Here are nine easy to follow tips that could save you a lot of trouble and expense:

Routinely inspect all hoses and lines on washing machines, dishwashers and ice-makers for kinks, cracks or evidence of deterioration, replace them as needed.

Periodically pour a cup of vinegar or mild bleach solution down the Central Air Conditioning drain line to reduce algae and mold. Check the drip pan under the evaporator coils monthly for standing water and have your unit serviced by a qualified technician on a regular basis.

Drain and clean the water heater as recommended by the manufacturer. Inspect your water heater annually for rust, cracks and leaks.

Check for cracks or mold on caulking in your tubs, showers and sinks. This may indicate the seal is no longer watertight. Remove old caulk, clean thoroughly and dry before applying new caulk.

Check your toilets, if the tank takes a long time to fill up or runs constantly, consider replacing the fill valve and/or the float. Replace copper and plastic or any worn toilet supply lines with flexible, reinforced hoses.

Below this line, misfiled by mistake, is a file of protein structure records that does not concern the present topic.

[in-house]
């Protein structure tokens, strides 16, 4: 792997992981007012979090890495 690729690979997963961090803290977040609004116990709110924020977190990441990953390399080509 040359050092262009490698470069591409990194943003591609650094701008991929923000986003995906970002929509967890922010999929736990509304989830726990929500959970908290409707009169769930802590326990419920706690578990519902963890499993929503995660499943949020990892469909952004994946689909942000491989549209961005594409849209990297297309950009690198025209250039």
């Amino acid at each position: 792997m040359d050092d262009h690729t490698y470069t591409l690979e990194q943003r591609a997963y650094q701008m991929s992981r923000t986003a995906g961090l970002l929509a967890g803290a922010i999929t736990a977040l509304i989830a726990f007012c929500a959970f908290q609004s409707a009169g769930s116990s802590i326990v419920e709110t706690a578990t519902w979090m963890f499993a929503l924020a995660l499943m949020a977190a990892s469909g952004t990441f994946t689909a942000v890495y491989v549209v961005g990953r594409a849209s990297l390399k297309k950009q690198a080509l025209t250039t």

Have your roof inspected annually, look for cracked or missing shingles, tiles, rotted wood or exposed areas near pipes, chimneys and vents.

Clean out gutters once or twice each year. Make sure downspouts are connected properly and carry water away from the foundation.

Make sure everyone in your household knows where the main water valve is in the home, as well as how and when to turn it off.

Before traveling, turn off the water at the main valve and try not to leave the house unattended while the washer or dishwasher is running.

Read the fine print

April 12, 2017 — Leave a comment

You know your business best. Make sure that the agent you’re working with is interested in finding out about it. – YOUR BUSINESS –